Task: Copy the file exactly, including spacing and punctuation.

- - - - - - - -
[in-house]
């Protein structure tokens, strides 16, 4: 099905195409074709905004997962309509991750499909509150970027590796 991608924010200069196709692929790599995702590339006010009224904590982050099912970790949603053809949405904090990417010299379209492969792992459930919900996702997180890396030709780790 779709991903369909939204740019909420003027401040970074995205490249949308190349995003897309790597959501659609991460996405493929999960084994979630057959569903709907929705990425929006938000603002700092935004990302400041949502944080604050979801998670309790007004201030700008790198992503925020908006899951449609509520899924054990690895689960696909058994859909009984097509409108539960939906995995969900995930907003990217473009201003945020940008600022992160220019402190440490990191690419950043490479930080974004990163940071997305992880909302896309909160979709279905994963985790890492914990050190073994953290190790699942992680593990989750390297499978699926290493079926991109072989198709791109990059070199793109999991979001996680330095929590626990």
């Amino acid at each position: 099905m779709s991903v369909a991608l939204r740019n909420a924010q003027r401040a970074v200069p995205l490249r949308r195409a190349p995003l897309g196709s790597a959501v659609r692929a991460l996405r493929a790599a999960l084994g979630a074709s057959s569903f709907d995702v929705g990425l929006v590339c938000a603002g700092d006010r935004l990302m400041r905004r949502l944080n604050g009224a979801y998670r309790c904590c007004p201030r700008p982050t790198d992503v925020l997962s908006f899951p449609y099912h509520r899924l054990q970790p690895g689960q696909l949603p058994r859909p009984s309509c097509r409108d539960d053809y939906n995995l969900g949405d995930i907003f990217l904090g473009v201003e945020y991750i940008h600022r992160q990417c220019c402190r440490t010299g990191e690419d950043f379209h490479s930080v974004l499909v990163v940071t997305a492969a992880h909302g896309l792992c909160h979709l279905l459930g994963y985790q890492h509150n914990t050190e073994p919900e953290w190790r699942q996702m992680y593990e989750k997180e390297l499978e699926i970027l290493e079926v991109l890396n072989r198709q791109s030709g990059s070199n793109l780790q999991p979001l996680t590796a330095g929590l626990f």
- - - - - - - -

[in-house]
């Protein structure tokens, strides 16, 4: 099905195409074709905004997962309509991750499909509150970027590796 991608924010200069196709692929790599995702590339006010009224904590982050099912970790949603053809949405904090990417010299379209492969792992459930919900996702997180890396030709780790 779709991903369909939204740019909420003027401040970074995205490249949308190349995003897309790597959501659609991460996405493929999960084994979630057959569903709907929705990425929006938000603002700092935004990302400041949502944080604050979801998670309790007004201030700008790198992503925020908006899951449609509520899924054990690895689960696909058994859909009984097509409108539960939906995995969900995930907003990217473009201003945020940008600022992160220019402190440490990191690419950043490479930080974004990163940071997305992880909302896309909160979709279905994963985790890492914990050190073994953290190790699942992680593990989750390297499978699926290493079926991109072989198709791109990059070199793109999991979001996680330095929590626990």
């Amino acid at each position: 099905m779709s991903v369909a991608l939204r740019n909420a924010q003027r401040a970074v200069p995205l490249r949308r195409a190349p995003l897309g196709s790597a959501v659609r692929a991460l996405r493929a790599a999960l084994g979630a074709s057959s569903f709907d995702v929705g990425l929006v590339c938000a603002g700092d006010r935004l990302m400041r905004r949502l944080n604050g009224a979801y998670r309790c904590c007004p201030r700008p982050t790198d992503v925020l997962s908006f899951p449609y099912h509520r899924l054990q970790p690895g689960q696909l949603p058994r859909p009984s309509c097509r409108d539960d053809y939906n995995l969900g949405d995930i907003f990217l904090g473009v201003e945020y991750i940008h600022r992160q990417c220019c402190r440490t010299g990191e690419d950043f379209h490479s930080v974004l499909v990163v940071t997305a492969a992880h909302g896309l792992c909160h979709l279905l459930g994963y985790q890492h509150n914990t050190e073994p919900e953290w190790r699942q996702m992680y593990e989750k997180e390297l499978e699926i970027l290493e079926v991109l890396n072989r198709q791109s030709g990059s070199n793109l780790q999991p979001l996680t590796a330095g929590l626990f």